Please don’t read me wrong. I’m not suggesting that we turn cynical, stop celebrating, or curb our generosity.  At the core, there’s something inspiring and beautiful about all our efforts to surprise and delight our beloveds.  What I am suggesting is that we radically re-think the nature of our offerings. Must our gifts always be material, for instance? Or could they consist of something less tangible, yet possibly more profound, like our undivided time? Could our PRESENTS consist increasingly of our PRESENCE?  

I’m not saying that material gifts are always bad; in fact, if you look around, it won’t take long to find people in genuine need of such offerings. There are plenty of folks who lack basics, like winter boots and coats—and even food. Nor am I suggesting that gifts must be strictly utilitarian. Our souls need beauty—the kind Nature provides as well as the kind we create through our culture. But I do believe that if we buy anything new these days (vs. the often preferable second-hand), we need to consider our purchase’s impact and staying power. Is it useful? Is it made to last? How is it packaged? Will it delight, empower, educate, or enrich the individual in the long-term, or will it  quickly wind up in the trash, broken or replaced by something trendier?  

Within the context of climate crisis, buying frivolous stuff for people who clearly already have way more than enough (including ourselves), just for the sake of satisfying social conventions, seems reckless. Also, isn’t it crazy that in our consumer culture value is defined mainly by the amount we spend? Especially when you consider that, for all our spending, so many of us feel deeply impoverished?    

WHAT I’D LOVE TO SEE MORE OF THIS CHRISTMAS is the type of creative gift-giving mentioned earlier. Offerings of time and attention. As the pace of life continues to quicken, I suspect it’s what most of us deeply crave anyway. I know I sure do. Time spent carolling, dancing, journaling, storytelling, baking, crafting, tobogganing, strolling, reading, stargazing, snow-angel making, skating, meditating, talking, listening… Or, how about checking out local talent? Could the time formerly allotted to shopping be invested in visiting an art gallery, attending a poetry reading, or taking in a live, independent musical act?  Many of these things can be done at little to no cost and leave less of a footprint than buying a bunch more stuffespecially if you keep your activities close to home, so you can walk or take public transit, avoiding car and air travel. And let’s be honest: doesn’t RECONNECTING with each other and ourselves sound way more fulfilling than all those trips to the mall? 

There is a song on my first EP that addresses this very idea. It’s called BUILDING A TRADITION. You will find the lyrics at the bottom of this post. In the spirit of “freeing up” Christmas, I’m offering it for download at no cost, between now and January 2, 2018 (see link below). I’d love for this song to factor into your quality time this season, and maybe even become one of your listening traditions. If it gets you up dancing, all the better.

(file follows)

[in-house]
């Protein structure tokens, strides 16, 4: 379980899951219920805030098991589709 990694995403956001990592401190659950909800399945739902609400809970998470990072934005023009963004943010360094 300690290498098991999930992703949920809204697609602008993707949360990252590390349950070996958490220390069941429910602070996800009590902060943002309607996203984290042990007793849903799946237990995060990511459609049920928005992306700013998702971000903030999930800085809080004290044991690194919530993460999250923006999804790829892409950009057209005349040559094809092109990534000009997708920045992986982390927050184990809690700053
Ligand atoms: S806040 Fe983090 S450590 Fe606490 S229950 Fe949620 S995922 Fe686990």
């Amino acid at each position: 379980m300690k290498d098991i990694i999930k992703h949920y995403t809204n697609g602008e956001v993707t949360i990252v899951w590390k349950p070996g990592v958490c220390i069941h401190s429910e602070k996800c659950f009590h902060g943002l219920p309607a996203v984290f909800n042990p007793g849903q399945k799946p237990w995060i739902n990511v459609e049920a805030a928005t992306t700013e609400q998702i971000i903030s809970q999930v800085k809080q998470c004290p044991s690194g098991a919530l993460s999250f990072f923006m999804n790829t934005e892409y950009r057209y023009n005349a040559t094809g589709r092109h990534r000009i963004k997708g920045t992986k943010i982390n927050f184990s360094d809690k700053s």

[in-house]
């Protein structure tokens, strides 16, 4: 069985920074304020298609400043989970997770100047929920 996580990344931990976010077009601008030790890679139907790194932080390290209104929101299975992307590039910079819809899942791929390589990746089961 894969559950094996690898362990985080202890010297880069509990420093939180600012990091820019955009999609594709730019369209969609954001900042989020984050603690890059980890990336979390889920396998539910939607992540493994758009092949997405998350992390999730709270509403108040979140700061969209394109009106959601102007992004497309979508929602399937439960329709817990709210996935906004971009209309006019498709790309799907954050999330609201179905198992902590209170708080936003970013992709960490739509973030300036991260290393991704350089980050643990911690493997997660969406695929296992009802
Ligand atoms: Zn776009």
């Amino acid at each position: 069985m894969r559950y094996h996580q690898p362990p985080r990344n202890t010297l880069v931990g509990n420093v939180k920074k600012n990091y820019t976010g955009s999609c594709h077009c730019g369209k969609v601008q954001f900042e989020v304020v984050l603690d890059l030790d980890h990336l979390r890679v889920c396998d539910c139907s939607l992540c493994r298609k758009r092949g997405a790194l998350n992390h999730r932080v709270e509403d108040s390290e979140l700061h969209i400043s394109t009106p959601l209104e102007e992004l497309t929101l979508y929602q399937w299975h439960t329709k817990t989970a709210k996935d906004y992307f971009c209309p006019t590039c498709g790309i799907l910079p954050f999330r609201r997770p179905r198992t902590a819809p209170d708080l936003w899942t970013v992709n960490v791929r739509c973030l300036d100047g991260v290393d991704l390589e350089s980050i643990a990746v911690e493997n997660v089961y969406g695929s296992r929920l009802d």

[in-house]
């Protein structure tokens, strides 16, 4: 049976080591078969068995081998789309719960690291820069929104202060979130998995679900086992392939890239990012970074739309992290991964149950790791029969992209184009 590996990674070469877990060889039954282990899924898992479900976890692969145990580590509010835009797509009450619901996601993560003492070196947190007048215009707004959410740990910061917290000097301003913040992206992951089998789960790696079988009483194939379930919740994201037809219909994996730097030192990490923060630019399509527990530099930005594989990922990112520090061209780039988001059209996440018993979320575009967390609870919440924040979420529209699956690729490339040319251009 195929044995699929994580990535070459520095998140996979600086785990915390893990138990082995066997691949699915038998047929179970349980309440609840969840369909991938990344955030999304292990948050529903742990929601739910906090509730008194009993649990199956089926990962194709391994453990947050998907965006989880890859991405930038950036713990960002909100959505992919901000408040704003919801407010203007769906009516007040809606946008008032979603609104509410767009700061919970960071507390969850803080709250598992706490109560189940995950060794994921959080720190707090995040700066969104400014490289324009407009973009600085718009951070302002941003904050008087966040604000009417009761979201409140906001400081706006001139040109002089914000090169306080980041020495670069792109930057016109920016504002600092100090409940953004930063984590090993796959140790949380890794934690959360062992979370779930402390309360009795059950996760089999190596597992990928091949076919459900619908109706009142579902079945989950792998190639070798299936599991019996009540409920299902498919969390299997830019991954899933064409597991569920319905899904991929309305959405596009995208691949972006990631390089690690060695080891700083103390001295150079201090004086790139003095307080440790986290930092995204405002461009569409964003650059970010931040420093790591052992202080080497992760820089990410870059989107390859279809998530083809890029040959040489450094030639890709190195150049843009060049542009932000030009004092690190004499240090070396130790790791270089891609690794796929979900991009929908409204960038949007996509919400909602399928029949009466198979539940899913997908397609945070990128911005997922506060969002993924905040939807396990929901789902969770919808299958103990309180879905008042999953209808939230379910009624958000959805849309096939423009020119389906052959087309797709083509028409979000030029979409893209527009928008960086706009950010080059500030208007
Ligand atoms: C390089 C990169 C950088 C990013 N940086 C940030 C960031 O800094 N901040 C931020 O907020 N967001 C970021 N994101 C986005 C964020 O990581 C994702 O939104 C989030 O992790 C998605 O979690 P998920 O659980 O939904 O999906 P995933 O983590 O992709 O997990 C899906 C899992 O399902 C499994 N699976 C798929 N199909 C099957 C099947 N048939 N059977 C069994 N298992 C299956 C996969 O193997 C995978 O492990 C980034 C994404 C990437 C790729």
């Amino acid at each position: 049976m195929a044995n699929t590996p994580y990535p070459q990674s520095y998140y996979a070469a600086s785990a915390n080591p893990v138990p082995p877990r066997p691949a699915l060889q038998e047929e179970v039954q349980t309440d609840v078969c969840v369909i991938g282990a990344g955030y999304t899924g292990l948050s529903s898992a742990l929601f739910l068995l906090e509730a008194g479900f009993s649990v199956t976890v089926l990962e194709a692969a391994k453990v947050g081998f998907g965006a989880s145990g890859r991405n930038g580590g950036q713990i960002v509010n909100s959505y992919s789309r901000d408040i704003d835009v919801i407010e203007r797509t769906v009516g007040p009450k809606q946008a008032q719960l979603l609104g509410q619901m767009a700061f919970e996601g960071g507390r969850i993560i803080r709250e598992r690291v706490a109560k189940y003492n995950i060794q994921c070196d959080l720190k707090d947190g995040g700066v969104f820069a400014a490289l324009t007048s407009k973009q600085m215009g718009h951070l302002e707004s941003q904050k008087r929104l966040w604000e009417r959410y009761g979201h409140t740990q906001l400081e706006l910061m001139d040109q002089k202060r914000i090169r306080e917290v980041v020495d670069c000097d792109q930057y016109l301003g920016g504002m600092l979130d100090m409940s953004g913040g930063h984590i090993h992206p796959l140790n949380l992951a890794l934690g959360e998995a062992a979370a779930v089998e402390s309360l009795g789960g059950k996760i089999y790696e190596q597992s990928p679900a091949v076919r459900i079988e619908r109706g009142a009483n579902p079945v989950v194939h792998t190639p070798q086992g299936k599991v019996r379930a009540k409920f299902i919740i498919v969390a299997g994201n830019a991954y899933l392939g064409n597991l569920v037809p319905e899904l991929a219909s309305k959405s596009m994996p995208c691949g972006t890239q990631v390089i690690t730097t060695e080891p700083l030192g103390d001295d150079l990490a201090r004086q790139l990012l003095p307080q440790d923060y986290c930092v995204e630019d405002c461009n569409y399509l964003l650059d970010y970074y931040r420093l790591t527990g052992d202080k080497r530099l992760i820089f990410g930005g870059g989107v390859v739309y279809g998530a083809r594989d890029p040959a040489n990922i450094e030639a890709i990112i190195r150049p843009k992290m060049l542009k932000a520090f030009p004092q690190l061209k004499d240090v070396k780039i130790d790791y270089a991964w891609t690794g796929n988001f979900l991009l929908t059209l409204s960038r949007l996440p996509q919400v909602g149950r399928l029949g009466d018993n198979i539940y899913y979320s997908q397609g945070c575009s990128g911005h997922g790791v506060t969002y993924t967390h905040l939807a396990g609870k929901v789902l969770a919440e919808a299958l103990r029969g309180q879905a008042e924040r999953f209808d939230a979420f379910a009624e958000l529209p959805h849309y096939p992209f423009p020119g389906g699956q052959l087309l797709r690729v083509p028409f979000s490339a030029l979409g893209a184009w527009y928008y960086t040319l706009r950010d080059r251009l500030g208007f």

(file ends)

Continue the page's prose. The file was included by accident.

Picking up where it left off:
If you’ve already purchased it, I thank you, and invite you to “gift” this link to your friends so they might also enjoy it. If you’d like to leave a donation in exchange for the work, you can (this is the kind of gift I appreciate most, as it helps me to keep doing what I do), but you shouldn’t feel obligated. Any amount—big, small, or nothing at all—is perfectly acceptable.  

What matters most to me now is spreading the message conveyed in the song, which is to shift our focus from overconsumption to CONNECTION.  It’s an important message year round, but since consumerism peaks during the holidays, let’s use this season to our advantage. 

This year, the greatest gift we could possibly offer our future selves is to finally awaken from the nightmare we’ve collectively created and BEGIN DREAMING A MUCH BETTER DREAM. Let’s free Christmas of its costly conventions and start building new traditions—the kind that actually support our magnificent selves and beloved Planet Earth.  

Wishing you much love this holiday season,  



Until January 2, 2018, click link below for free download:

BUILDING A TRADITION - download link


BUILDING A TRADITION WRITING CREDITS: Lyrics by Kimberly Bourgeois; music by Christian Pelletier. MUSICIANS ON THIS RECORDING Voice: Kimberly Bourgeois; Guitar: Scott Diffee; Grand piano and organ: Daniel Loyer; Drums: Daniel Zanella; Bass: Jerry Catanescu; Violin: Norman Nawrocki.


building a tradition 

   Lyrics by Kimberly Bourgeois


Tonight, if it weren’t   

for the ribbons of light,   

the chaos of colour   

tying up the city  

like an overstuffed package,   

would we even know   

it’s Christmas?  

The heavens are dropping out,  

drizzling with the kind of disappointment  

that used to get buried   

deep within November  

And I’m coming home to you,  

my heart unfolding   

like the hand of a beggar  

while Ste-Catherine Street hustles a sky   

painted grey  

for the remnants of day  

Would you hold me   

like we’re building a tradition,  

a dream temple for two,  

a sleep so deep with healing  

that trust will grow anew?   

Do you remember   

when seasons used to dress up—  

December a radiant bride,   

sweeping the earth   

with her train of sequins,  

a diamond-studded blanket   

winking up at a honeymoon?  

There’s nothing green about this Christmas   

but the hurried flash of cash—  

this year’s gifts   

are next year’s trash—  

and tonight I long for something   

a little old-fashioned,  

something I know is going to last  

Would you hold me   

like we’re building a tradition,  

a dream temple for two,  

a sleep so deep with healing  

that trust will grow anew?  

Would you hold me   

like we’re building a tradition,  

a midnight mass for two,  

a sleep so deep with healing